I talked to him on the phone the other day and he said, in his little breathless voice, "Are you comin' 'a my birthay party?"
"No, sweetie," I responded. "But I'm coming to see you RIGHT after Christmas."
"Ohhhh," he said. And my brother, his dad, reported that he was making Little Sad Face. I would have stabbed myself in the eye with a fork, but my sister later reassured me, "He's three years old! Don't worry about it! There's going to be tons of people there! You'll see him a week later!"
I still died a thousand deaths, of course. But life in ministry means that just you can't go gallivanting off five or six hours each way to be at a family birthday party over the weekend before Christmas. I could go, of course. I could squeeze it in since I'm not preaching on the 17th. I could rocket down the Jersey Turnpike and try not to be in a knot of anxiety and tension by the time I skidded home in a high blood pressure rush by Monday. But we're in the countdown to Christmas, and two days of travel is just not possible right now. It's not possible in my own body, which just needs to be focused on church right now. How do you explain this to a three-year old? You don't. Good thing I'm his auntie and not his mommy. I don't know how clergy parents do it. All I can say is this: put family first. Make a habit of it early on.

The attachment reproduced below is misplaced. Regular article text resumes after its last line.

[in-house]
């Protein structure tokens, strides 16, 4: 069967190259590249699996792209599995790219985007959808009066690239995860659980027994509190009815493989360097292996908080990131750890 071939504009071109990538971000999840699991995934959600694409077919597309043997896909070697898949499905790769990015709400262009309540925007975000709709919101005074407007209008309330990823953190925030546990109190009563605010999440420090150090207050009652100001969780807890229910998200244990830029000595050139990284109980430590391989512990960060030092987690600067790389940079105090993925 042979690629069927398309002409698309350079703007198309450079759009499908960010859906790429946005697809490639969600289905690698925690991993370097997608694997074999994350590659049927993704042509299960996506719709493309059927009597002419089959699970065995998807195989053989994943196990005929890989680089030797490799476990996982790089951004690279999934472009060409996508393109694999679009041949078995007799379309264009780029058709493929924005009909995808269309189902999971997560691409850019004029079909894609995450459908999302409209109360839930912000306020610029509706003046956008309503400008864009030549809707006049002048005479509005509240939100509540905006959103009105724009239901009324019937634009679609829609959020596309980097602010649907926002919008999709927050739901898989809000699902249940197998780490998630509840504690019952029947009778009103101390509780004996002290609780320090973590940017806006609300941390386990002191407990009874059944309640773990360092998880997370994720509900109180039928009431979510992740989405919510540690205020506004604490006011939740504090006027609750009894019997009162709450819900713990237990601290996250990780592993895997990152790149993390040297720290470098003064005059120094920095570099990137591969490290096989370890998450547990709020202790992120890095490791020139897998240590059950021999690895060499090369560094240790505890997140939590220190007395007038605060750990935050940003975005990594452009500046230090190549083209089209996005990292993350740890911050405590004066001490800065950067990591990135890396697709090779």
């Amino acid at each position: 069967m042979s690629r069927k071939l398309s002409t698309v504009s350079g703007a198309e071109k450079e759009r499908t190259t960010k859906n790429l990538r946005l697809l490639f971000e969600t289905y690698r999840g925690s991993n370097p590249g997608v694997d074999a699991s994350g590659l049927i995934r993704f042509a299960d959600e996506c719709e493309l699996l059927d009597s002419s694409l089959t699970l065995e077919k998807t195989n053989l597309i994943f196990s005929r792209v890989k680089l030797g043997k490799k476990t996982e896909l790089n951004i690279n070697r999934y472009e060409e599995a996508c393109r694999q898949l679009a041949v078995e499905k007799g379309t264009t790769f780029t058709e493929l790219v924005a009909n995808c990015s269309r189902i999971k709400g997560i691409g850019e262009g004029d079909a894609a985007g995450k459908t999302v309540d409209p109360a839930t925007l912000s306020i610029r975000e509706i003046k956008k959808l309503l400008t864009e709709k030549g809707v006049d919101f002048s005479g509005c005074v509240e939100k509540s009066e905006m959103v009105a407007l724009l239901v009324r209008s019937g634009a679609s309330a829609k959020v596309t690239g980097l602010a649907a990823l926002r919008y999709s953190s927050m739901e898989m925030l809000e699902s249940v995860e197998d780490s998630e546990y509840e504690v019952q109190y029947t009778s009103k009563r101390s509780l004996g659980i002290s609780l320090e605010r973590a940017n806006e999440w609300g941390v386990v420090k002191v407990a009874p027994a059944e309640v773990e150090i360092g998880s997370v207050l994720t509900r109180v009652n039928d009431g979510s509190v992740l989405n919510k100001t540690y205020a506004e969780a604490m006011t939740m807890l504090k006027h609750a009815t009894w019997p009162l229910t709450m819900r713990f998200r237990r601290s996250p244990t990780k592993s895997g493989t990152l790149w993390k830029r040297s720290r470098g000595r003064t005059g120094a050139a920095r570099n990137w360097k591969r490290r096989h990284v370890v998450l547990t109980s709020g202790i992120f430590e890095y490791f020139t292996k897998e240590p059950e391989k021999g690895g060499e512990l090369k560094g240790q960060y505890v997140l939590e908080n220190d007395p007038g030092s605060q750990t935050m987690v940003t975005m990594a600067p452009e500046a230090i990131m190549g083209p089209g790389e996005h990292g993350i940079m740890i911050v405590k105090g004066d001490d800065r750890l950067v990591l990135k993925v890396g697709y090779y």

As the days grow dark by 5 pm, I notice that my free evenings are compulsively quiet. I cannot get much work done. I can cook, I can read, I can think, I can pray, I can go out and attend something that requires no "on" from me. But the usual flurry of writing, planning, calling is a struggle.
So I wake up a couple of hours earlier -- just after sunrise -- and I move everything back so that I don't have to depend on being very productive in the dark evenings when everything within me wants peace and rest and gentleness.
There's been a lot of death hovering around lately, too, which also slows and sobers me.
I say I'm not a morning person, but maybe I'm a winter morning person.
My mantra with everyone this holiday season is Keep Your Expectations Fair And Realistic.